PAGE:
Near-Death and Afterlives

The second half of the 20th century was a period of decline for Hispanofilipino literature. The promotion of a Tagalog-based national language called Filipino, the removal of Spanish as a required course in Philippine high schools and universities, the spread of English in mass media, and the change in the legal status of Spanish, which went from being an official language to an optional language in the late 1980s, all contributed to this decline. 

From the late 1960s onwards, social attitudes toward Spanish were becoming increasingly unfavorable. There were sectors of society protesting the obligatory teaching of Spanish in schools because it was perceived as an elitist language spoken by those who were close to the regime that would eventually place the Philippines under Martial Law in 1972. Ironically, it was the Martial Law Constitution of 1973 that first broached the idea of demoting Spanish from its official status, only to be halted by a temporary reprieve issued by the dictator Ferdinand Marcos. When a popular revolt ousted Marcos in 1986, the new Constitution promulgated afterwards determined that Spanish would henceforth be an optional language that could be taught on a voluntary basis. 

Cuento/Kwento, Cuentos Hispanofilipinos

From left to right:

Magdalena C. Sayas. Cuento / Kwento. Manila: De La Salle University Press, 1997.

Edmundo Farolán and Paulina Constancia. Cuentos hispanofilipinos. Quezon City: Central Book Supply, 2009.

Translation was what allowed Hispanofilipino literature to survive during these turbulent times. Works previously authored in Spanish were published again as bilingual editions during this period, such as Pilar E. Mariño’s Philippine Short Stories in Spanish, 1900-1941. From Mariño’s translation to English came Magdalena Sayas’s own translation anthology in Filipino called Cuento / Kwento. Pictured above on the left is an image of the cover. Bright yellow, with a simple black and white illustration in the middle of the cover, the cover depicts a woman with long hair in a dress standing on a rock as ocean waves crash against it, and the moon partially hidden by clouds in the background. Above the illustration is the title Cuento / Kwento, and below it reads, in Filipino, “selected and translated into Filipino by Magdalena C. Sayas.” Antonio M. Abad’s La oveja de Nathán, which was published in installments in the newspaper La Opinión, won the Zóbel Prize in 1929. In 2013 it was published in book form with a parallel translation in English by Lourdes Brillantes.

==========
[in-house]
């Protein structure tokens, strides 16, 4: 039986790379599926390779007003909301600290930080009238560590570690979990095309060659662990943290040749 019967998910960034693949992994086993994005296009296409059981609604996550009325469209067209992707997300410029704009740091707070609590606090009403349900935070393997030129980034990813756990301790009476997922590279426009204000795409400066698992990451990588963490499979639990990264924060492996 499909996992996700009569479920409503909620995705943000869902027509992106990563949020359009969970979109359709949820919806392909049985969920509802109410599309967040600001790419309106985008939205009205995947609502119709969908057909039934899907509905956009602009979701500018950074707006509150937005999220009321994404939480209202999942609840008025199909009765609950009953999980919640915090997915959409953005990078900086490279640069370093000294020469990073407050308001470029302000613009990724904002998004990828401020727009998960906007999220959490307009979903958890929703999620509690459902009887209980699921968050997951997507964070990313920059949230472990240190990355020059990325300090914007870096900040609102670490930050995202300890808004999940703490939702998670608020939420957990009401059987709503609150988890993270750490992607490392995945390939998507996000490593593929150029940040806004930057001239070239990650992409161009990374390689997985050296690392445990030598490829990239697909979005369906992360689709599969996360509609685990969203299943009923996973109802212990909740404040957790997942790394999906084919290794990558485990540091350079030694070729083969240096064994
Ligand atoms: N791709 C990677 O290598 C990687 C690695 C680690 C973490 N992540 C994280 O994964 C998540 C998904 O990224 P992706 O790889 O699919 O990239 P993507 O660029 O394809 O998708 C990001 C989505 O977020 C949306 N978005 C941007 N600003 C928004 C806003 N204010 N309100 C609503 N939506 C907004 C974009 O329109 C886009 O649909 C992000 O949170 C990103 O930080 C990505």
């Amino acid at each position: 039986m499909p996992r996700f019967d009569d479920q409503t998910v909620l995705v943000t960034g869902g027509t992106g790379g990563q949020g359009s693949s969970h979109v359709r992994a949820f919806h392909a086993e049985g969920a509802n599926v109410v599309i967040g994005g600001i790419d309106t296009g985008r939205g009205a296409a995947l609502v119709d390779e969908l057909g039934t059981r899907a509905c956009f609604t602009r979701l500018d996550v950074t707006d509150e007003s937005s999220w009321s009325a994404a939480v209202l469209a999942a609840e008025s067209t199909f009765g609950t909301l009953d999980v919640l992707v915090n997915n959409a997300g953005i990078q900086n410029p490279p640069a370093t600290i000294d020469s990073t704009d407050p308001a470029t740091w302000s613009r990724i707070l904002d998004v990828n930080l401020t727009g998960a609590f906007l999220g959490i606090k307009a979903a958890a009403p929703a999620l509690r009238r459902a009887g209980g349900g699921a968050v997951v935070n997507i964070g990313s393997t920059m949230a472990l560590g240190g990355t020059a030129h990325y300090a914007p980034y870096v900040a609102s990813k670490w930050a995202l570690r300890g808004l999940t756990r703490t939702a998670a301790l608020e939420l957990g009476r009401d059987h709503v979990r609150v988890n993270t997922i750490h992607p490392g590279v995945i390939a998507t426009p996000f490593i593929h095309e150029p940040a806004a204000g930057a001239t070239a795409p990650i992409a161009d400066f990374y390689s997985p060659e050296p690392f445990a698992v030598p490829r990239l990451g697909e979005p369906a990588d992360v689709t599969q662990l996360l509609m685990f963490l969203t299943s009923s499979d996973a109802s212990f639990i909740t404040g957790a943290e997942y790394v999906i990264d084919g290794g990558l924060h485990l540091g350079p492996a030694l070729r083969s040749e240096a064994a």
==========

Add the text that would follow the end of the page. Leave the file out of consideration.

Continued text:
The changes in the language politics of the Philippines also pushed some Hispanofilipino authors to practice literary translingualism, or writing a literary text in two or more languages. Since Spanish was no longer a required subject in schools and universities, the surest way for Filipino authors in Spanish to have their works read was to publish them either with a parallel translation or as components of multilingual anthologies. The translations were mostly done in English, which by this time had already consolidated its status as the language of education. The most important exponent of literary translingualism in Hispanofilipino literature was perhaps Federico Espino Licsi. A prolific writer who wrote in Spanish, English, Tagalog and Ilocano, he has published several self-translations and anthologies such as In Three Tongues, Ave en jaula lírica (Bird in the Lyric Cage), and Opus Almost Posthumous. Other translingual works in modern-day Hispanofilipino literature include Itinerancias / Comings and Goings by Edmundo Farolán, Cuentos hispanofilipinos / Hispano-Philippine Stories by Edmundo Farolán and Paulina Constancia, and Witch’s Dance and Cadena de amor by Marra Lanot. The cover Cuentos hispanofilipinos is pictured above, to the right of the Cuento / Kwento cover. The lower half of the first book is dark red, its title, Cuentos Hispanofilipinos, written in a flowing script above the authors’ names. The upper half of the cover is a sepia toned collage of photos: in the middle, dominating, is the front of a church, and on the left is an image of a couple above an image of a smiling boy in a field. On the right is a picture of a caged monkey above the image of rows of coconut halves, below which a rooster is cradled in someone's hands.